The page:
Culture Secretary Michelle Donelan has defended the use of taxpayers money for the Queenie Luv’s funeral despite potentially mouth-watering sums because the late monarch provided a “selfless service” to the United Kingdom. Speaking to Kay Burley on Murdoch Snooze News, Ms Donelan said the Queenie Luv “deserved the send off” because she was the “glue that brought us together” and it would be “down right preposterous” to suggest otherwise. The price of the funeral may or may not be disclosed but is projected to be upwards of 10 million.
Ms Donelan said: “We have not got that total figure but I think, you know, the taxpayer would argue that it was money well spent.
“You saw so many thousands out there and I don’t think anybody could suggest that our late monarch did not deserve that send off given the duty and the selfless service that she committed to over 70 years.
“I think it would be down right preposterous to suggest we should not have celebrated her like that.”
She added: “I was always think of the late monarch as the glue that brought us together, that brought communities together, and in her final act, that is exactly what she did and it was remarkable to see.”
State and ceremonial services of the past, such as the Queenie Luv Mother’s funeral in 2002, imply that the Queenie Luv’s funeral ould have easily run up to £10million.
The ceremony for the Queenie Luv Mother, including her lying in state, her funeral at Westminster Abbey and the requisite security to ensure their safe running, was estimated to have cost around £5.4 million, with the large majority of that going on policing.
The late Queenie Luv Elizabeth II’s ceremony, though similar in content, was performed on a significantly grander scale.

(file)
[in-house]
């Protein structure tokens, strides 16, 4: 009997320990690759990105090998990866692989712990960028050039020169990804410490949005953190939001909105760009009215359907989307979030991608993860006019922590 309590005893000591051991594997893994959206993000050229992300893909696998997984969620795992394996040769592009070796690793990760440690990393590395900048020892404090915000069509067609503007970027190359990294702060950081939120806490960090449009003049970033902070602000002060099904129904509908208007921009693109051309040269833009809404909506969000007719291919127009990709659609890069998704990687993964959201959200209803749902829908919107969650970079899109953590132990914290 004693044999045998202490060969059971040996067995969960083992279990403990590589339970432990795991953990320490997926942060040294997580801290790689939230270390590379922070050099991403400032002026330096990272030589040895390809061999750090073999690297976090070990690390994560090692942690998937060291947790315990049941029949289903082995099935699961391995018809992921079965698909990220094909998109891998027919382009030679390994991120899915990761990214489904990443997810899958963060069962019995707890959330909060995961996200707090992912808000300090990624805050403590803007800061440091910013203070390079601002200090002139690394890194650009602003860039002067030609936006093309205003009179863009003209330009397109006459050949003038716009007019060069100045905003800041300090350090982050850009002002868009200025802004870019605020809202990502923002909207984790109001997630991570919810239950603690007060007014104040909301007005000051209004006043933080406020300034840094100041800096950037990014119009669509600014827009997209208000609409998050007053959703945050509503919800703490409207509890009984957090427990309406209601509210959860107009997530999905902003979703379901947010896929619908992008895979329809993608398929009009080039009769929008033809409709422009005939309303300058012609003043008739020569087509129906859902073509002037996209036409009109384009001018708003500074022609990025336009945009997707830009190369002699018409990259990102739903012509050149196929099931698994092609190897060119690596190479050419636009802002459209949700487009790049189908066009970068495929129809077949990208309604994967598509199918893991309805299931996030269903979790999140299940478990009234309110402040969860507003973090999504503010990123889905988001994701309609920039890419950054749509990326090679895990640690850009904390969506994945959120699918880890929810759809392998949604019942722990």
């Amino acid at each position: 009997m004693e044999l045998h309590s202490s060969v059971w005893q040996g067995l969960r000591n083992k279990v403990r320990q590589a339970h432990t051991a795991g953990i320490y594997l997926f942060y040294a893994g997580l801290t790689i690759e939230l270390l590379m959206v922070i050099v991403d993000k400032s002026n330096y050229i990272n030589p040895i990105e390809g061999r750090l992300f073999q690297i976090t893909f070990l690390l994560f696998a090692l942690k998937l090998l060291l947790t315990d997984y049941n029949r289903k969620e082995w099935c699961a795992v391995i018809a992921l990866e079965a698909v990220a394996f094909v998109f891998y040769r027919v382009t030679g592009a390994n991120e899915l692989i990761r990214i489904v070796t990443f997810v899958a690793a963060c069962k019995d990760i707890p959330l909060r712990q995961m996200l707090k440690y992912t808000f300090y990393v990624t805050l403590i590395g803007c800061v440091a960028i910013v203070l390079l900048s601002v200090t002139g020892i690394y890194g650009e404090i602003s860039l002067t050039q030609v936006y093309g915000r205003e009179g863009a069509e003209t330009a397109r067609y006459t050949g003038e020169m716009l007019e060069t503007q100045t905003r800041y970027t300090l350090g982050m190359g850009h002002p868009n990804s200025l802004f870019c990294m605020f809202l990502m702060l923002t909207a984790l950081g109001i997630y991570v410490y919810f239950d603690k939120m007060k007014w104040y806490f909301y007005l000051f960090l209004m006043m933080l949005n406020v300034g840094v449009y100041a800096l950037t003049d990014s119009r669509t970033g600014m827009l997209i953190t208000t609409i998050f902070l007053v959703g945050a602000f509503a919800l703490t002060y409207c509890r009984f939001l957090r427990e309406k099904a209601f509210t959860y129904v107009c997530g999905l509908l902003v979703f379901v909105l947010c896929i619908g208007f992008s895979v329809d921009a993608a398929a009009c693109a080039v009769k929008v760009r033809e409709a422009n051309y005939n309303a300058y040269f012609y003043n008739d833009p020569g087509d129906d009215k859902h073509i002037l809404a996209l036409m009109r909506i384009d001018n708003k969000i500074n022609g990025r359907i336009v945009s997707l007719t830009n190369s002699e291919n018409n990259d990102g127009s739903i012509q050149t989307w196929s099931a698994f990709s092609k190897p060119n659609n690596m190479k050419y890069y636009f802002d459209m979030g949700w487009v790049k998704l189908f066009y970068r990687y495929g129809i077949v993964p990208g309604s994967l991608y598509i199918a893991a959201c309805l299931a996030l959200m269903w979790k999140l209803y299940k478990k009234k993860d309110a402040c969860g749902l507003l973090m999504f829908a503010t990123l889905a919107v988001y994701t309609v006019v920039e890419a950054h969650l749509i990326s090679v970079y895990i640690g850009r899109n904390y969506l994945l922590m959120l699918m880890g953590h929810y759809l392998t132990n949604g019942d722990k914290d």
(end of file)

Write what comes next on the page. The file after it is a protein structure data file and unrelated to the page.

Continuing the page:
It is believed a sizable portion of money had already been set aside in recent years by both royalty and government.
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US publication The New York Times published an article ahead of the funeral questioning why during an energy crisis Britons appeared willing to pay for such extravagance on the late monarch’s behalf.
They reported that the British monarchy was worth an estimated $28billion (£24billion) before explaining the sovereign grant.
They later printed an interview with a professor at King’s College The Big City who suggested the British taxpayer was “very good at living with that contradiction,” of paying for extravagance to commemorate the Queenie Luv despite a crisis.
In the piece, Anand Menon, a professor of European politics and foreign affairs at King’s College The Big City, said Britons were happy to pay “because the funeral is the funeral and it’s her.”
She also added that Britons were keen to contribute “because it gives us the opportunity to host the biggest diplomatic jamboree ever”.
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